11. We have considered the rival submissions. There was a HUF consisting of the father of the assesses, Sivanageswara Rao, the assessee, and the assessee's brother. There was a partial partition of this HUF on 22-10-1976. On such partition Sivanageswara Rao received Rs. 26,744. This amount was kept in account in his name in the books of Akula Venkateswarlu & Co. in which at the material time the assessee was not a partner. On the date of partition Sivanageswara Rao was a minor. When he was admitted to the benefits of partnership in the firm Prasad & Co. by the instrument of partnership, dated 17-8-1977, he was still a minor. It was provided in terms of Clause 4 of the relevant deed that the assessee-minor was also required to contribute capital.
In pursuance of this requirement, Rs. 25,000 was transferred on 30-8-1977 on which date Sivanageswara Rao was still a minor. Thus, the funds received by Sivanageswara Rao on partition were transferred and invested in the firm Prasad & Co. wherein he was admitted to the benefits of partnership and wherein he was required to contribute funds. Even the funds of the minor was invested in the firm Prasad & Co. Subsequently, Sivanageswara Rao attained majority on 26-10-1977 and on 8-11-1977 a fresh instrument of partnership was drawn up in respect of the firm Prasad & Co. There the assessee became a full-fledged partner. It was again provided in terms of Clause 4(a) that he had agreed to contribute capital. Thus, funds received on partition and invested by Sivanageswara Rao, a minor, in the firm Prasad & Co.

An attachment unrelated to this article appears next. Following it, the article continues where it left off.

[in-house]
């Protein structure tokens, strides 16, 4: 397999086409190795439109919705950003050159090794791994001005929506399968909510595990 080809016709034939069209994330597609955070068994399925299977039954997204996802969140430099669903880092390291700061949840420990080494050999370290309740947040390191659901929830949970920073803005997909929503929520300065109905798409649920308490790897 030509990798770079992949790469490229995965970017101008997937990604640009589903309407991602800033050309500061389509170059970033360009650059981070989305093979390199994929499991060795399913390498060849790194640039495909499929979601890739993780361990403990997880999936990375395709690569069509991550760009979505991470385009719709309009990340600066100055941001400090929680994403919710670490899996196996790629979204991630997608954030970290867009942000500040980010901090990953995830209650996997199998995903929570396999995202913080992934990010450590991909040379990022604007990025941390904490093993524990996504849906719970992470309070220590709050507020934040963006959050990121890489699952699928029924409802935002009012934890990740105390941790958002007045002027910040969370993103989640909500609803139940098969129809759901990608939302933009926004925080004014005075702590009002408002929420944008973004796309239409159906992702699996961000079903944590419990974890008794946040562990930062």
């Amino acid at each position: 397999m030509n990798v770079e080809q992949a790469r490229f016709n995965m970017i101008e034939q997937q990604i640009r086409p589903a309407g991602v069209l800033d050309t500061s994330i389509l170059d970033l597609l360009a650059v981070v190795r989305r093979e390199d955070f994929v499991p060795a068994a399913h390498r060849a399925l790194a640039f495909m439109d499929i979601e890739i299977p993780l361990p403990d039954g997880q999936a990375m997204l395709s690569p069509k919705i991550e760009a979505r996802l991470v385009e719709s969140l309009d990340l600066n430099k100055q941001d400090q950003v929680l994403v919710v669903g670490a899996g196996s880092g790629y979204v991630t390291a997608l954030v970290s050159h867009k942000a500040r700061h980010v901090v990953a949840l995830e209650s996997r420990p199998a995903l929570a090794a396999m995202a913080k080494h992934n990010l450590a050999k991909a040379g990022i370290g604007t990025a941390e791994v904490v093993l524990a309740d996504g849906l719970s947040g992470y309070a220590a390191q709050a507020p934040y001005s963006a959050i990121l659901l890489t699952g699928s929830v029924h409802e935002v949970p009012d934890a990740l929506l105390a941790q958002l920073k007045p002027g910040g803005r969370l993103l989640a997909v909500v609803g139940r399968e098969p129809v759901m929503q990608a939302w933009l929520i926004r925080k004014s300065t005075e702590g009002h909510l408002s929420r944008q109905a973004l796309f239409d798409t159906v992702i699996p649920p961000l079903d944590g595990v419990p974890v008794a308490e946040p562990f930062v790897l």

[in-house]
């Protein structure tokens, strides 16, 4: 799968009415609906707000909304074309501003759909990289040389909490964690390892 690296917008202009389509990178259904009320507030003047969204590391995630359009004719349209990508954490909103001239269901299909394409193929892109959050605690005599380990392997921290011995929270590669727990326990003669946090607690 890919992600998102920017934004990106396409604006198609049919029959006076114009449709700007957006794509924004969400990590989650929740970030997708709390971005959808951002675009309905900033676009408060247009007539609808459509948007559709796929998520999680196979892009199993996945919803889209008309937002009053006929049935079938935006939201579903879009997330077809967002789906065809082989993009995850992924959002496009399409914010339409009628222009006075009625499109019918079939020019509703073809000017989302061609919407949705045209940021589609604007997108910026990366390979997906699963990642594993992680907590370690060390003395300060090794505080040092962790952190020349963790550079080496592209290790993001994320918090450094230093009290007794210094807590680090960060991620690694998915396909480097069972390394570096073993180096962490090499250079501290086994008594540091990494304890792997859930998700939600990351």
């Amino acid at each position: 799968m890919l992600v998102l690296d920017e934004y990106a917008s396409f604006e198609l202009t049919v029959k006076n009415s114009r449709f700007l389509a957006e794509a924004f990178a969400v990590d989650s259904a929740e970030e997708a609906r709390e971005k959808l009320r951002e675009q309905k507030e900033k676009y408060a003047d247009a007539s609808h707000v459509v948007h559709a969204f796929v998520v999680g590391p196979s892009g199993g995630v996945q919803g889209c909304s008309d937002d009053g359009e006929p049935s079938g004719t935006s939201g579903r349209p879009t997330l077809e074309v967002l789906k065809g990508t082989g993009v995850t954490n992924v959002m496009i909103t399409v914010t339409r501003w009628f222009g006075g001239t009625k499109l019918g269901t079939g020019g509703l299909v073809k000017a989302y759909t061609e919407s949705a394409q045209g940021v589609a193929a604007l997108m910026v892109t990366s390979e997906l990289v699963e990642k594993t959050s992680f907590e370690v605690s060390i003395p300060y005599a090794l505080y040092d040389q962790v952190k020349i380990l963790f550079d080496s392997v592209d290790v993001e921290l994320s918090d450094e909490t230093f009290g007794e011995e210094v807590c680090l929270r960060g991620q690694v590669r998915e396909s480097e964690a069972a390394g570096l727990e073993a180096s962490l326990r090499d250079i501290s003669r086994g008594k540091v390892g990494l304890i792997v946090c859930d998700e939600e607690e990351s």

continued to be the capital invested by Sivanageswara Rao when he attained majority and was admitted as full-fledged partner in that firm.
12. Coming to the facts of the case of the second firm Akula Venkateswarlu & Co., there was no transfer of any family funds consequent to which Sivanageswara Rao was made partner. Apart from this, there was the specific provisions of Clause 4(b) that Sivanageswara Rao was admitted to the partnership only for services and there was no obligation to invest any capital as he was a working partner unless be desired to make a voluntary contribution which in fact he did not do. In the preamble to the deed of 11-11-1977 it was no doubt mentioned that the fourth and fifth partners were taken in view of the requirement of additional capital and manpower. But in view of the specific further description in Clause 4 of the deed it is clear that Sivanageswara Rao was taken in only to provide manpower and not to provide any additional capital. He was, thus, only, a working partner in this firm and the same position continued when there was change in constitution evidenced by the later deed of 2-11-1978.